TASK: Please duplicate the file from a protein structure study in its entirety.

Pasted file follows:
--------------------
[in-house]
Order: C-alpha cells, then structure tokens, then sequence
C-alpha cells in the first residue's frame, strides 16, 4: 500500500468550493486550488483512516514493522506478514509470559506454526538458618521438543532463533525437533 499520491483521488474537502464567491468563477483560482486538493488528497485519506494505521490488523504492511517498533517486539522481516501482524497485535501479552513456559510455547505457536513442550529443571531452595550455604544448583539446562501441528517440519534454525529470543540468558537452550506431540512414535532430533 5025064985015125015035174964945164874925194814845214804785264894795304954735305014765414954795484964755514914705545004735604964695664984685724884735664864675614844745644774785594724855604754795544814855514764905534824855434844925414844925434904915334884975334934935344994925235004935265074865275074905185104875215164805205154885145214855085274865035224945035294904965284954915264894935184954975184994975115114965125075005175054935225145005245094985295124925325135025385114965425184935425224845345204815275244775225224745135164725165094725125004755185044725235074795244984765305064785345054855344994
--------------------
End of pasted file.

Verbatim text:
[in-house]
Order: C-alpha cells, then structure tokens, then sequence
C-alpha cells in the first residue's frame, strides 16, 4: 500500500468550493486550488483512516514493522506478514509470559506454526538458618521438543532463533525437533 499520491483521488474537502464567491468563477483560482486538493488528497485519506494505521490488523504492511517498533517486539522481516501482524497485535501479552513456559510455547505457536513442550529443571531452595550455604544448583539446562501441528517440519534454525529470543540468558537452550506431540512414535532430533 5025064985015125015035174964945164874925194814845214804785264894795304954735305014765414954795484964755514914705545004735604964695664984685724884735664864675614844745644774785594724855604754795544814855514764905534824855434844925414844925434904915334884975334934935344994925235004935265074865275074905185104875215164805205154885145214855085274865035224945035294904965284954915264894935184954975184994975115114965125075005175054935225145005245094985295124925325135025385114965425184935425224845345204815275244775225224745135164725165094725125004755185044725235074795244984765305064785345054855344994